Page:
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why do pr2 joints have values that are outside of [-pi,pi]?

asked 2011-06-17 16:42:51 -0500

liuhuanjim013 gravatar image

updated 2014-11-22 17:05:06 -0500

ngrennan gravatar image


Some pr2 joints have values that are outside of [-pi, pi]. I guess for circular joints they are still correct, buy why? Is it for computation reason?



a snapshot of /joint_states

['fl_caster_rotation_joint', 'fl_caster_l_wheel_joint', 'fl_caster_r_wheel_joint', 'fr_caster_rotation_joint', 'fr_caster_l_wheel_joint', 'fr_caster_r_wheel_joint', 'bl_caster_rotation_joint', 'bl_caster_l_wheel_joint', 'bl_caster_r_wheel_joint', 'br_caster_rotation_joint', 'br_caster_l_wheel_joint', 'br_caster_r_wheel_joint', 'torso_lift_joint', 'head_pan_joint', 'head_tilt_joint', 'laser_tilt_mount_joint', 'r_upper_arm_roll_joint', 'r_shoulder_pan_joint', 'r_shoulder_lift_joint', 'r_forearm_roll_joint', 'r_elbow_flex_joint', 'r_wrist_flex_joint', 'r_wrist_roll_joint', 'r_gripper_joint', 'r_gripper_l_finger_joint', 'r_gripper_r_finger_joint', 'r_gripper_r_finger_tip_joint', 'r_gripper_l_finger_tip_joint', 'l_upper_arm_roll_joint', 'l_shoulder_pan_joint', 'l_shoulder_lift_joint', 'l_forearm_roll_joint', 'l_elbow_flex_joint', 'l_wrist_flex_joint', 'l_wrist_roll_joint', 'l_gripper_joint', 'l_gripper_l_finger_joint', 'l_gripper_r_finger_joint', 'l_gripper_r_finger_tip_joint', 'l_gripper_l_finger_tip_joint'] position: [-25.136960855868342, 68.472956500630374, 37.068301183569631, -31.409328058537294, -18.933136634743402, -57.517624429059097, -3.1284428982839643, 5.3914657553882392, -3.4942005574043051, -3.1604912968985568, 66.832474966597601, 59.113304284203849, 0.026767435883175424, -0.24270374158698663, -0.3933274002294424, 0.11195493820065446, -0.04203930185080762, -1.1389219022208392, -0.16382612058401533, 18.714694016914294, -1.7741163973815695, -2.0013098063511703, -23.417522242391954, 0.0026491546994614605, 0.016610319039379901, 0.016610319039379901, 0.016610319039379901, 0.016610319039379901, 2.5979006159333666, 0.34758495267680961, -0.35116719220802289, 9.4771049134843661, -2.0293996340100984, -1.4185019236812049, 13.025351396232255, 0.079504039480693636, 0.46000185795463722, 0.46000185795463722, 0.46000185795463722, 0.46000185795463722]

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2 Answers

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answered 2011-06-18 10:22:44 -0500

dornhege gravatar image

I don't know why exactly this is for PR2, but there are a couple of reasons for this behaviour in general.

For things like caster wheels, it should be easier to compute odometry and such as you don't need to take care of "backjumps" when you go out of [-pi,pi]. It is also intuitively more correct (at least in my intuition).

In addition to that, depending on the robot, a larger interval is indeed necessary to model the robot correctly as it might represent the real values of the robot. Imagine a lower arm roll joint that can from its zero position rotate +- 210 degrees (so more than 360 degrees), but it can't rotate continuously (e.g. because of cables inside that would be torn). So being at +180 the arm is in the same position as in -180 degree, but in can only turn +30 more, while being at -180 it could turn +390 degree (and vice versa in the other direction).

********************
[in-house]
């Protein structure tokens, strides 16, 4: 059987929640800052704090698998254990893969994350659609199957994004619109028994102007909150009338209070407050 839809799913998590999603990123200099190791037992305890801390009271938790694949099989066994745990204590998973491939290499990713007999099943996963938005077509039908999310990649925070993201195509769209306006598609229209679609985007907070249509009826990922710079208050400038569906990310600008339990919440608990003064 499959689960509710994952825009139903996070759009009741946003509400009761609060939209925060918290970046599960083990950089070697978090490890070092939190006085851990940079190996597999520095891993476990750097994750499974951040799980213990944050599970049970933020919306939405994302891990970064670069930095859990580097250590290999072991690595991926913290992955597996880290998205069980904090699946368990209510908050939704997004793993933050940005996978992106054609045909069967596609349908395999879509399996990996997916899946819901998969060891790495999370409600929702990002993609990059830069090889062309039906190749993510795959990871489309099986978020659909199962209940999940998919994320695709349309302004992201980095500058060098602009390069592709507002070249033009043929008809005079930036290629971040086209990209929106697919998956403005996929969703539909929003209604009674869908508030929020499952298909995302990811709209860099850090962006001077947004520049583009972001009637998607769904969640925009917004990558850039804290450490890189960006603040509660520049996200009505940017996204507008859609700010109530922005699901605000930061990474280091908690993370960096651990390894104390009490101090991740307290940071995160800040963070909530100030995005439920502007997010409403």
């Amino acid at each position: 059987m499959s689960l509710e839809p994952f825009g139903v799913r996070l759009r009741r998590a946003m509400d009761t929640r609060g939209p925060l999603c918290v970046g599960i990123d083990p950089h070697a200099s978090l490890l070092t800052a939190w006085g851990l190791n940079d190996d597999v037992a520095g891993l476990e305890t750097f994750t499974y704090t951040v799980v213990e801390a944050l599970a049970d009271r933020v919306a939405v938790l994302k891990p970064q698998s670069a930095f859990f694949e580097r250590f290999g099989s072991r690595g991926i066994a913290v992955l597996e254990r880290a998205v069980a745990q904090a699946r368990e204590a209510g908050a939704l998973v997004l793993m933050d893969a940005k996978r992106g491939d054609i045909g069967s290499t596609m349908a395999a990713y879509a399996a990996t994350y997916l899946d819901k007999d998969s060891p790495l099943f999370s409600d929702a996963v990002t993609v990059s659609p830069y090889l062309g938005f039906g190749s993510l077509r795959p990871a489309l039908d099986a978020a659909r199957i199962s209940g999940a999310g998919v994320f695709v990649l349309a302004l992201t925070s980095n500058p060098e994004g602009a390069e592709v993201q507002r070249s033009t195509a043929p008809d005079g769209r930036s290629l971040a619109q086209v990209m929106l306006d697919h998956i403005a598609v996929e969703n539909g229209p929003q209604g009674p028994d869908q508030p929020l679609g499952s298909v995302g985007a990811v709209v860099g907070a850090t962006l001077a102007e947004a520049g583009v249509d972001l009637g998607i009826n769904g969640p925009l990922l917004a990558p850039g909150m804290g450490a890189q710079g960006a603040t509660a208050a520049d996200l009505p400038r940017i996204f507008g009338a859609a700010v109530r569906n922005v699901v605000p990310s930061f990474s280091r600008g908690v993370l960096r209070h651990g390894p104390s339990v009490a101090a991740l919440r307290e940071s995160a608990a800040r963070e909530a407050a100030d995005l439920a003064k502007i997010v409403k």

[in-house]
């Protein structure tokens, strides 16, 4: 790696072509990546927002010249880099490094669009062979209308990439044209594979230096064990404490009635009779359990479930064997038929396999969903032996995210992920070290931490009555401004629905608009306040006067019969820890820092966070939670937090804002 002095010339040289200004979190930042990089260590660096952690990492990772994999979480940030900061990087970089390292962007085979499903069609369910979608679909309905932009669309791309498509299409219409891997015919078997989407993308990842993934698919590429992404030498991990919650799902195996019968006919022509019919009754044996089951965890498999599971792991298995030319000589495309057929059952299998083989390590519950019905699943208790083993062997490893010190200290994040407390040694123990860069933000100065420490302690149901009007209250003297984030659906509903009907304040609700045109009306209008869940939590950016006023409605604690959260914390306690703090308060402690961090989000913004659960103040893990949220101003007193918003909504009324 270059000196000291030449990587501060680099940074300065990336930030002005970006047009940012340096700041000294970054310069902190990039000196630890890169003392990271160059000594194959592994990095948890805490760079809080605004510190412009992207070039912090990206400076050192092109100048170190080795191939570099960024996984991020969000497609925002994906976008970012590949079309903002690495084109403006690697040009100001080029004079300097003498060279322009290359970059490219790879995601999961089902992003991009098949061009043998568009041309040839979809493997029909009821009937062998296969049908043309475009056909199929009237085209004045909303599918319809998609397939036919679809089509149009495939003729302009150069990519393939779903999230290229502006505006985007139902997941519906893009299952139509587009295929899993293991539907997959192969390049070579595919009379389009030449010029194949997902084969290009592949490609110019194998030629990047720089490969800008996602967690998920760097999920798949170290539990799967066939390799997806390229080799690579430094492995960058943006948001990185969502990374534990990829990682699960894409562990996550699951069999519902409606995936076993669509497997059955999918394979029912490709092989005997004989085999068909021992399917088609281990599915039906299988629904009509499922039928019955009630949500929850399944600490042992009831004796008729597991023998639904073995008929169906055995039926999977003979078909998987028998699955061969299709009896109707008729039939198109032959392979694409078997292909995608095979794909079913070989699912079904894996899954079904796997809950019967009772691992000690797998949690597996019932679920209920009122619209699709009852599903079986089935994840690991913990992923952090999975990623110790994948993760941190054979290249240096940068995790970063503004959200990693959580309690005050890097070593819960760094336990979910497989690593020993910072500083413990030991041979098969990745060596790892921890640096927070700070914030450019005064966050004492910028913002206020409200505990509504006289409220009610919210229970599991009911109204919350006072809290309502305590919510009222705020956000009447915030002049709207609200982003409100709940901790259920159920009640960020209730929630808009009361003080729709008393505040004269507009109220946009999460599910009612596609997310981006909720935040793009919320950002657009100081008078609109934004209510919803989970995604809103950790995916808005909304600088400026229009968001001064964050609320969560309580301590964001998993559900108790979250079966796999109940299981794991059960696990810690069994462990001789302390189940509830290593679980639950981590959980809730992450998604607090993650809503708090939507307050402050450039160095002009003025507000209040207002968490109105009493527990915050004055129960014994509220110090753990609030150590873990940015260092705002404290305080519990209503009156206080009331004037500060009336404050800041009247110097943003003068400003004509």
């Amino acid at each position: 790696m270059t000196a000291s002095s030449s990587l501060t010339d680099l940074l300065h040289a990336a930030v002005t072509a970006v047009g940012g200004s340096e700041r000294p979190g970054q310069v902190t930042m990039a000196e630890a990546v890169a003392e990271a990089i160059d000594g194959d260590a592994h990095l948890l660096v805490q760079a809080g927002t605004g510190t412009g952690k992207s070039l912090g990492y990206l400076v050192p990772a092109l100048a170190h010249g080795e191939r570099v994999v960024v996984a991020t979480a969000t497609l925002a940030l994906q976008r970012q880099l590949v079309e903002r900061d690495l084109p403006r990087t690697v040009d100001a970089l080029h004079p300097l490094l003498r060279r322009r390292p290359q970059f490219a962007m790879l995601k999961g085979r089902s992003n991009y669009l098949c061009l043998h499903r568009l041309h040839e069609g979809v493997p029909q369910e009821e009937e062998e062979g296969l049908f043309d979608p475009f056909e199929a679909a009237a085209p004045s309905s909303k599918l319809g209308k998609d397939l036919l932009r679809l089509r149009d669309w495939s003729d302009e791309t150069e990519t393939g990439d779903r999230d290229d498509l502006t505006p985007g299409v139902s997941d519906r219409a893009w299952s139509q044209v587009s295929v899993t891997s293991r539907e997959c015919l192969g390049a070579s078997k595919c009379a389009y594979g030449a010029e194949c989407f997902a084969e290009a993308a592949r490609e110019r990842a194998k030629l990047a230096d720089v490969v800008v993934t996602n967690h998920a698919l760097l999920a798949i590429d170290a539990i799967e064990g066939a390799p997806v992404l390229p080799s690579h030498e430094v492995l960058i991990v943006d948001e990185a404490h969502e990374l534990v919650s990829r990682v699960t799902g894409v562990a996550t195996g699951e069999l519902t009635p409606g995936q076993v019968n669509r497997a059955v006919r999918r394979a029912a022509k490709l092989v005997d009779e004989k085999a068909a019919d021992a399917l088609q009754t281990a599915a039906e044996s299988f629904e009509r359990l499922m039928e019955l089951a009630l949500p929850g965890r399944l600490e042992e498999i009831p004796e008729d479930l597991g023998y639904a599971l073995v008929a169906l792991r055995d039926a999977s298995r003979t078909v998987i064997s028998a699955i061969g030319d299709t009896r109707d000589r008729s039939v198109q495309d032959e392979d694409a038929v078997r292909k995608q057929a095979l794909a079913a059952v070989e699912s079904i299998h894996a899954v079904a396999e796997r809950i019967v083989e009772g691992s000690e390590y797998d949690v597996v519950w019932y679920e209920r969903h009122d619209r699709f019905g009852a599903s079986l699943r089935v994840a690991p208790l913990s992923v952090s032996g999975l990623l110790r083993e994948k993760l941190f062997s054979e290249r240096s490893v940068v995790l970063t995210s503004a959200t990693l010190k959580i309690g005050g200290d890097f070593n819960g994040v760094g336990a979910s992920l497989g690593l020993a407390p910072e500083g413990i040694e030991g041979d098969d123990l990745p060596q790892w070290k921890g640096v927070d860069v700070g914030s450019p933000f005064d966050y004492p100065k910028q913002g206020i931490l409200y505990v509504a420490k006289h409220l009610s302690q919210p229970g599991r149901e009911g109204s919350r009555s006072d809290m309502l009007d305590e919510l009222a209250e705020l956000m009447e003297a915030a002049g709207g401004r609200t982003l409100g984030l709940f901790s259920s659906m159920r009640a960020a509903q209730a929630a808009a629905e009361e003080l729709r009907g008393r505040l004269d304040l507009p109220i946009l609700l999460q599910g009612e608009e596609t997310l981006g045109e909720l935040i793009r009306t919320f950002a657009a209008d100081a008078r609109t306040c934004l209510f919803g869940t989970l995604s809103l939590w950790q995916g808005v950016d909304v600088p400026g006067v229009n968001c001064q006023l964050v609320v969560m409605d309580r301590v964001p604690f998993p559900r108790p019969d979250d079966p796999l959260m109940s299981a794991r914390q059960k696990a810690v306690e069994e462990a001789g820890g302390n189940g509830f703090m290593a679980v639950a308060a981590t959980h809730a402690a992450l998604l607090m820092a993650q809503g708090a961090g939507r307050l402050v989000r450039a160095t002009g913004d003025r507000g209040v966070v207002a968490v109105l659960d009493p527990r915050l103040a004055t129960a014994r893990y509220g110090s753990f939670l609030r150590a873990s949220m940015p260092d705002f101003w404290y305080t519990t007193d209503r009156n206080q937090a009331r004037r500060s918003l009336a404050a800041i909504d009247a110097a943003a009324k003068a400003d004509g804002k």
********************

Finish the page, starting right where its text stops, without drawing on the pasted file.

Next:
Although for transformations this is the same value, for things like motion planning this does make a difference, and thus it is modelled that way.

And finally there is a very pragmatic reason, that might be, that those are just the raw values the robot puts out.

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The values in joint_states are converted directly from the raw joint encoder values.
hsu gravatar image hsu  ( 2011-06-18 13:25:57 -0500 )edit
i see. thanks john!
liuhuanjim013 gravatar image liuhuanjim013  ( 2011-06-18 14:30:42 -0500 )edit
I don't think that there is a semantic difference between +180° and -180° (or, to be more clear, +90° and -270°) in the JointStates message, and if you pass a JointState somewhere into the arm navigation pipeline, you cannot rely on the fact that it won't be normalized between (-pi, pi) somewhere.
Martin Günther gravatar image Martin Günther  ( 2011-06-19 21:53:41 -0500 )edit
Just to add: I completely agree that in the example you mentioned, there *should* be a difference. My point is just that the specification of JointState doesn't differentiate, so you shouldn't get (or expect) different behaviour whether you normalize your angles or not.
Martin Günther gravatar image Martin Günther  ( 2011-06-19 21:59:24 -0500 )edit
btw, John: where can I learn more about how the joint encoder works? e.g. when do they stop counting and how big can they count?
liuhuanjim013 gravatar image liuhuanjim013  ( 2011-06-20 08:02:24 -0500 )edit

answered 2011-06-18 11:03:44 -0500

liuhuanjim013 gravatar image

Hi dornhege,

Thanks for your answer! What you said makes sense. I do realize that if I want to control a joint of the robot to turn more than 180 degrees, it would be much easier to specify the goal angle this way without worrying about the wrapping problem. For example, if I want the robot to use a screw driver and make two full turns, I would just command its arm roll joint angle to be alpha+4*pi.

Problem solved. Thanks again for your help!


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Asked: 2011-06-17 16:42:51 -0500

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Last updated: Jun 18 '11